(127g) Highly Active, Robust 3D Interconnected Porous Oxide-Derived Copper Electrocatalysts for Selective Conversion of CO2 into Fuels

Nguyen-Phan, T. D., National Energy Technology Laboratory
Kauffman, D. R., National Energy Technology Laboratory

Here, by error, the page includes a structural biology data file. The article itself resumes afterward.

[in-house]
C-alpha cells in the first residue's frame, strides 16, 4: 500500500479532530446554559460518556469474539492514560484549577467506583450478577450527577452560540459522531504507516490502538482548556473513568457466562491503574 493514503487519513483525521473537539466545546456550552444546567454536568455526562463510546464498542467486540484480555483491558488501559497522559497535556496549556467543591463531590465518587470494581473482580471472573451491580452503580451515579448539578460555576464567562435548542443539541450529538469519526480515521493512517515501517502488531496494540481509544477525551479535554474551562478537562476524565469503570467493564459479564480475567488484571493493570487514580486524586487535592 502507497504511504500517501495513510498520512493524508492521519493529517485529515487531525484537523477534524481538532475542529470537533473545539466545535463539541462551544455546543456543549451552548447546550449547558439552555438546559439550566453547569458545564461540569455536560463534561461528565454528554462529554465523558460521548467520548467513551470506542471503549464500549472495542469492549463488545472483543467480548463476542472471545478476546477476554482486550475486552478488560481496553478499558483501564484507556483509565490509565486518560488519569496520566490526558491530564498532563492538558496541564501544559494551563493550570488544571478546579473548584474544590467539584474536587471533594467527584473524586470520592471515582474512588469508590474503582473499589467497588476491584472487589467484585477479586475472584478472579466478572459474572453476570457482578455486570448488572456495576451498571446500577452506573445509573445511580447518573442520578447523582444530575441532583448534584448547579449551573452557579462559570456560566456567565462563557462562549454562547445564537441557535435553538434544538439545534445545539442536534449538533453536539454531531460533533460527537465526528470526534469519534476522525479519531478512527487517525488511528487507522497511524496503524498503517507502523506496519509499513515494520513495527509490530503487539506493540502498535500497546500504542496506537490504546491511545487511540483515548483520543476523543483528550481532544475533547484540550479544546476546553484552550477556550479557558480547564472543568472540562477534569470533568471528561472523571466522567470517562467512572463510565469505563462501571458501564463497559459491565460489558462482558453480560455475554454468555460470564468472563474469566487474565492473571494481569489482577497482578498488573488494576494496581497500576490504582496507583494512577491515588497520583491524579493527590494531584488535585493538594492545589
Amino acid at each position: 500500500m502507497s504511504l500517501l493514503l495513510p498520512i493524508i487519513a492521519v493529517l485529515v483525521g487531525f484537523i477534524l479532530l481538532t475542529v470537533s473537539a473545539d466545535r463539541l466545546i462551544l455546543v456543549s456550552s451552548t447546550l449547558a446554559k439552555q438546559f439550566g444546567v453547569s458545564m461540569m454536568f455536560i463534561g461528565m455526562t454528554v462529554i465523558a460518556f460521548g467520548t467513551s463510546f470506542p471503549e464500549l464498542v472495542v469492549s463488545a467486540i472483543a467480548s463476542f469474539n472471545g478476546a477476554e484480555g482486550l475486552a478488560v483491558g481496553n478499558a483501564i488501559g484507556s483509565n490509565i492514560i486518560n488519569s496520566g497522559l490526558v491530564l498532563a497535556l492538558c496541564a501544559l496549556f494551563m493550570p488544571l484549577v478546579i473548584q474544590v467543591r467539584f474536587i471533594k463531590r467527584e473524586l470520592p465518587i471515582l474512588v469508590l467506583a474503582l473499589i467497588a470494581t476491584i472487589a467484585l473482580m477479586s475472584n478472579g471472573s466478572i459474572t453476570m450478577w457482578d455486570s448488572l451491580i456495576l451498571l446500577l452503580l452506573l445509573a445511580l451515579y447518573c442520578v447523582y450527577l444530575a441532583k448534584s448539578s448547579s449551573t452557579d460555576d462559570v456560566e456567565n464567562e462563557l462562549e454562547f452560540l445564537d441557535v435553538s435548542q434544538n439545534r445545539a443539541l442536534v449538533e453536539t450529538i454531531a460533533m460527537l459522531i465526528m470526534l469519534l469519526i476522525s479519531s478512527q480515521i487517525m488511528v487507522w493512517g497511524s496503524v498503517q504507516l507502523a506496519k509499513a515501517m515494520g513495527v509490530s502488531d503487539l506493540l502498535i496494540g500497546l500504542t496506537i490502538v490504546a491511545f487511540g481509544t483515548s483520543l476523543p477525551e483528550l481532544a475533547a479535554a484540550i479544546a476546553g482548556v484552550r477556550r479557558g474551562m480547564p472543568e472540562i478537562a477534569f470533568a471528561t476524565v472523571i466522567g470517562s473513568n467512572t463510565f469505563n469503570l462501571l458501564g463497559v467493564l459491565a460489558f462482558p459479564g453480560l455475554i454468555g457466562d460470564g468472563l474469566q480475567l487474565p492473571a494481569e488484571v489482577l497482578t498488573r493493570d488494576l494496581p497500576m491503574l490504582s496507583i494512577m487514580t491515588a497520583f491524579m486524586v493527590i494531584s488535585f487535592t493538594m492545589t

The production of value-added chemicals and fuels from CO2 and water by highly efficient, selective, robust electrocatalytic materials is of vital interest to address the energy challenges. Expensive noble metal catalysts have been extensively studied for electrochemically converting CO2 into CO with high selectivity at low overpotentials. However, there is also a need to abate and/or replace the use of precious metals with Earth-abundant transition metals. In this work, we report hierarchical CuO-derived inverse opal catalysts which demonstrated impressive CO selectivity compared with commercially-available CuO powders and other reported copper-based catalysts. Such a 3D interconnected porous catalyst composed of small nanoparticles surprisingly produced CO with a peak Faradaic efficiency (FE) of 72.5% at -0.6 V vs. RHE and was highly robust during 24-hour CO2 electrolysis. Selective C1 production alongside negligible H2 evolution could be ascribed to a local pH increment inside the interconnected porous structure and rapid consumption of CO2 and protons at the highly roughened catalyst surface during the electrolysis. In addition, the in situ synchrotron X-ray absorption fine structure and X-ray diffraction measurements allowed us to probe the reduction of CuO into metallic Cu with dominant active Cu (111) surfaces under electrocatalytic conditions. The CO2-to-CO outperformance of our 3D porous oxide-derived copper materials over typical oxidized copper catalysts could be ascribed to the synergistic effect of roughened, interconnected inverse opal morphology and surface structure which would highly correlate with weak binding of the intermediate species, lower adsorbate mobility, and reduced reactant availability per active site. Our anticipated findings may open an opportunity for rational design of promising, high-performance, less expensive electrocatalysts to produce sustainable fuels and value-added chemicals from fossil fuel-generated CO2 emission.